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Posts Tagged ‘kids’

Life as a Bus Driver, Humiliating Discipline, Extreme Sports, and Defeating the Summer Backslide

Written by Ganz Ferrance on . Posted in Television Appearances

I love being on the Alberta Primetime Lifestyle Panel. We recently sat down to talk about the Bus Driver Incident, Public Humiliation of our kids as a form of punishment, and a few other pertinent topics. Hope you enjoy my summary of our discussion.


Bus Incident

This shows how incredibly hard the job of a bus driver is. You are responsible for the safety of everyone on the bus and the other people on the road. You have to also make sure the students are not being picked on, bullied, or misbehaving. I am not sure what tools they have in terms of discipline, but in the video, it looks like this kid was being a bully and inciting the other kids to disrespect the driver. As parents, the primary concern should be to address the issues of basic safety on the bus. I have a hard time with kicking him off the bus so far from home, but again, I’m not in that situation myself so it’s difficult to say he was wrong or right. I would have preferred to take him home and then deal with things via the school and parents the next day. But this may have been a pattern; he may have been warned; there may have been other factors.

Public Humiliation as Discipline

Discipline is very important. I don’t believe in “free-range kids”. However, I’m not at all in favour of humiliation or shaming of kids as “discipline”. You may control the behaviour in the moment but the long-term effects in the kid’s self-image, self-esteem, and (like Wendy Mueller says) as a “relationship-destroyer” are not worth it. If the child is strong-willed, the problem may even escalate, according to Dr. Peter Nieman. Our job as parents is to help kids learn how to be healthy, happy, productive, and contributing members of society—not to just make sure they behave. What I teach is…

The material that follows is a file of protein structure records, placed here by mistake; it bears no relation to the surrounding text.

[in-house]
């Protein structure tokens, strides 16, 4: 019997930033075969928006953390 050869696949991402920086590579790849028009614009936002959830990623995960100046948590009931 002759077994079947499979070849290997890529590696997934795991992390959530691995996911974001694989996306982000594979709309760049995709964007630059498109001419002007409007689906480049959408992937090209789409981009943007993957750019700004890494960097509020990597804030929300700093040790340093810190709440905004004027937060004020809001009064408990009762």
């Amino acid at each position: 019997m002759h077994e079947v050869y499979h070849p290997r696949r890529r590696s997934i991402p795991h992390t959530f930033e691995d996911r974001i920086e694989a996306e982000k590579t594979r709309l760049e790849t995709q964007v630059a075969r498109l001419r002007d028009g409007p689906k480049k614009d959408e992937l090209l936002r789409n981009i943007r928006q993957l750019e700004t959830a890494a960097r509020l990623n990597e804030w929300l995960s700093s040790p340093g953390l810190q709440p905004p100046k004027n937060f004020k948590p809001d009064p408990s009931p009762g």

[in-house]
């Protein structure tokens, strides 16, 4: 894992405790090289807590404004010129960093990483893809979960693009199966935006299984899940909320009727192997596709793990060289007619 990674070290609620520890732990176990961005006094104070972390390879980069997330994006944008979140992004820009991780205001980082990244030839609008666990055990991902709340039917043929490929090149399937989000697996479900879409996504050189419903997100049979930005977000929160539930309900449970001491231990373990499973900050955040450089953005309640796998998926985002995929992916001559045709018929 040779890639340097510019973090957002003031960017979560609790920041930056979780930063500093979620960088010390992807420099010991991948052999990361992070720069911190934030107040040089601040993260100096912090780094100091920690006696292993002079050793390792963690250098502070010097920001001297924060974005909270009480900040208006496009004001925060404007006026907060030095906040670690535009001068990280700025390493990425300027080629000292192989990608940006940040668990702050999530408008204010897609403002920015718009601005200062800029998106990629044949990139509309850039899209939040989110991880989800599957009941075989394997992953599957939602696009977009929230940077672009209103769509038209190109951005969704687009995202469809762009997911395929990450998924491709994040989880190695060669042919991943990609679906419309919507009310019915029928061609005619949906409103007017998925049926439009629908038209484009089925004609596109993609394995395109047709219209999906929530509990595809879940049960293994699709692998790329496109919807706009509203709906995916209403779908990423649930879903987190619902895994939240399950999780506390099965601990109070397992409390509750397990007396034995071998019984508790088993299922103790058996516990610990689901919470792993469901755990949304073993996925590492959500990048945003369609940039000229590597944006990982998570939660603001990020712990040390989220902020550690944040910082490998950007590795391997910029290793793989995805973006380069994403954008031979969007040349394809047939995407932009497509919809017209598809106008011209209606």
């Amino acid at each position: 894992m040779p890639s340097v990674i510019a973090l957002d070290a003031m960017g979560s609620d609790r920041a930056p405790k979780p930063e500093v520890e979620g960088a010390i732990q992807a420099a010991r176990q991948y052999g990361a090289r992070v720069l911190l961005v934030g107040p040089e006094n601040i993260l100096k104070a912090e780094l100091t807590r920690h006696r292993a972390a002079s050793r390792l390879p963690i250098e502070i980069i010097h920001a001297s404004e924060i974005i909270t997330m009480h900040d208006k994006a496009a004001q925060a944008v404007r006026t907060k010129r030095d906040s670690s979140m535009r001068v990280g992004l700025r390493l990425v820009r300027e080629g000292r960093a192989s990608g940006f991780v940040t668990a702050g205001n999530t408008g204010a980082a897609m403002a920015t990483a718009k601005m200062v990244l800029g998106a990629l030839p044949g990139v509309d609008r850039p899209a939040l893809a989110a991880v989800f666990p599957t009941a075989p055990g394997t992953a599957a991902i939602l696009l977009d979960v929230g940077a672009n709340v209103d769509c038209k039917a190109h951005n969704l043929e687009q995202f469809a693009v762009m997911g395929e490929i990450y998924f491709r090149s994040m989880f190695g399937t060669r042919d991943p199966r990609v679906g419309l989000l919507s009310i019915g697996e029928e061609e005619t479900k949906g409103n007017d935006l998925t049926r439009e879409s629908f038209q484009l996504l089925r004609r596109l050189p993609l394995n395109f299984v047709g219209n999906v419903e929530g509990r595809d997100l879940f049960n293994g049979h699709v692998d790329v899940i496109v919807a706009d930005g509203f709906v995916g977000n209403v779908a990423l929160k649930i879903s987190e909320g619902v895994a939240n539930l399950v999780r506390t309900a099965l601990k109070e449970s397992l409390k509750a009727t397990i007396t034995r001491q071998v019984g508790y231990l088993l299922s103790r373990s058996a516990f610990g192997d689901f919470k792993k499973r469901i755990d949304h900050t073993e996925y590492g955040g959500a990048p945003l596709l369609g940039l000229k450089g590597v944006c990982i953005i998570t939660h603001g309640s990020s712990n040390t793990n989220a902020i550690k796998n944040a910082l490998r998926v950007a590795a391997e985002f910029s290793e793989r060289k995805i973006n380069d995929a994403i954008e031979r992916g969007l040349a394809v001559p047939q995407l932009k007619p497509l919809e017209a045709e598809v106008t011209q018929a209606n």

1. Have consistent and reasonable consequences for behaviour that are clear and make sense.
    2. Make sure the kid knows what the expectations and the consequences (both positive and negative) are.
    3. “Honor their decisions” and give them the consequences their behaviour tells you they have chosen.
    4. But always send the message that who the kid is valuable and loved.

Kids and Extreme Sports

It’s great when kids are into something (other than electronics, et cetera), but we have to be careful not to be so happy they’re not isolating themselves or getting lost in the virtual world that we overlook dangers and problems in the real world. Remember: “The opposite of dysfunction is dysfunction!” There are a few issues with letting kids do extreme sports:
    1. They don’t have enough experience to have good judgement. They haven’t been on earth long enough to see how some things play out
    2. Their brain development is not complete, so they don’t have good judgment. Especially in their teens—they are all passion and intelligence, but little reasoning and “behavioural inhibition”.